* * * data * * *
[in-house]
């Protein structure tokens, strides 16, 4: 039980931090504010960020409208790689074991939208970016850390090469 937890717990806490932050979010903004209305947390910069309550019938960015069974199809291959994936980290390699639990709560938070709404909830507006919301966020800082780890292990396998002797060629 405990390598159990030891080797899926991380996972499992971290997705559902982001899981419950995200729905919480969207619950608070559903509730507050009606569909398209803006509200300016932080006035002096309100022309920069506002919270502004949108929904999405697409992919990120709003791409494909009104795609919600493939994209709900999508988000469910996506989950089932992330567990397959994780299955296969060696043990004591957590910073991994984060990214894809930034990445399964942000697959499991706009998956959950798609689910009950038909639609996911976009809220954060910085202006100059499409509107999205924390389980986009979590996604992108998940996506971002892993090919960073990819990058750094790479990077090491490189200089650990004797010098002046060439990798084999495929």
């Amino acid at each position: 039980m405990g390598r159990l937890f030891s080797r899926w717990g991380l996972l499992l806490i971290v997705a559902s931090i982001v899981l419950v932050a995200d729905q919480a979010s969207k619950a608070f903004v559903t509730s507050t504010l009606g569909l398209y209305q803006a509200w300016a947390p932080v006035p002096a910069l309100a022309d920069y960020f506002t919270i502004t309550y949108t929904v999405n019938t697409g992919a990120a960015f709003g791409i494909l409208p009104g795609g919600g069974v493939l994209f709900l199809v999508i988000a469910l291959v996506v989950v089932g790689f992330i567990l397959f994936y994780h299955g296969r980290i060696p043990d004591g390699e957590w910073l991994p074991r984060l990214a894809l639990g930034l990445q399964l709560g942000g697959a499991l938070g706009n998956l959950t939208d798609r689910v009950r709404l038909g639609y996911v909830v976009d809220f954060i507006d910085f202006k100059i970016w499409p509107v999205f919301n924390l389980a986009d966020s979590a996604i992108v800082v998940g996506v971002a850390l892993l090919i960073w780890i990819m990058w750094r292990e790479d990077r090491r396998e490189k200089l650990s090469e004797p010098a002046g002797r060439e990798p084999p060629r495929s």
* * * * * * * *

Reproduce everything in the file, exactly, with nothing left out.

[in-house]
């Protein structure tokens, strides 16, 4: 039980931090504010960020409208790689074991939208970016850390090469 937890717990806490932050979010903004209305947390910069309550019938960015069974199809291959994936980290390699639990709560938070709404909830507006919301966020800082780890292990396998002797060629 405990390598159990030891080797899926991380996972499992971290997705559902982001899981419950995200729905919480969207619950608070559903509730507050009606569909398209803006509200300016932080006035002096309100022309920069506002919270502004949108929904999405697409992919990120709003791409494909009104795609919600493939994209709900999508988000469910996506989950089932992330567990397959994780299955296969060696043990004591957590910073991994984060990214894809930034990445399964942000697959499991706009998956959950798609689910009950038909639609996911976009809220954060910085202006100059499409509107999205924390389980986009979590996604992108998940996506971002892993090919960073990819990058750094790479990077090491490189200089650990004797010098002046060439990798084999495929």
């Amino acid at each position: 039980m405990g390598r159990l937890f030891s080797r899926w717990g991380l996972l499992l806490i971290v997705a559902s931090i982001v899981l419950v932050a995200d729905q919480a979010s969207k619950a608070f903004v559903t509730s507050t504010l009606g569909l398209y209305q803006a509200w300016a947390p932080v006035p002096a910069l309100a022309d920069y960020f506002t919270i502004t309550y949108t929904v999405n019938t697409g992919a990120a960015f709003g791409i494909l409208p009104g795609g919600g069974v493939l994209f709900l199809v999508i988000a469910l291959v996506v989950v089932g790689f992330i567990l397959f994936y994780h299955g296969r980290i060696p043990d004591g390699e957590w910073l991994p074991r984060l990214a894809l639990g930034l990445q399964l709560g942000g697959a499991l938070g706009n998956l959950t939208d798609r689910v009950r709404l038909g639609y996911v909830v976009d809220f954060i507006d910085f202006k100059i970016w499409p509107v999205f919301n924390l389980a986009d966020s979590a996604i992108v800082v998940g996506v971002a850390l892993l090919i960073w780890i990819m990058w750094r292990e790479d990077r090491r396998e490189k200089l650990s090469e004797p010098a002046g002797r060439e990798p084999p060629r495929s």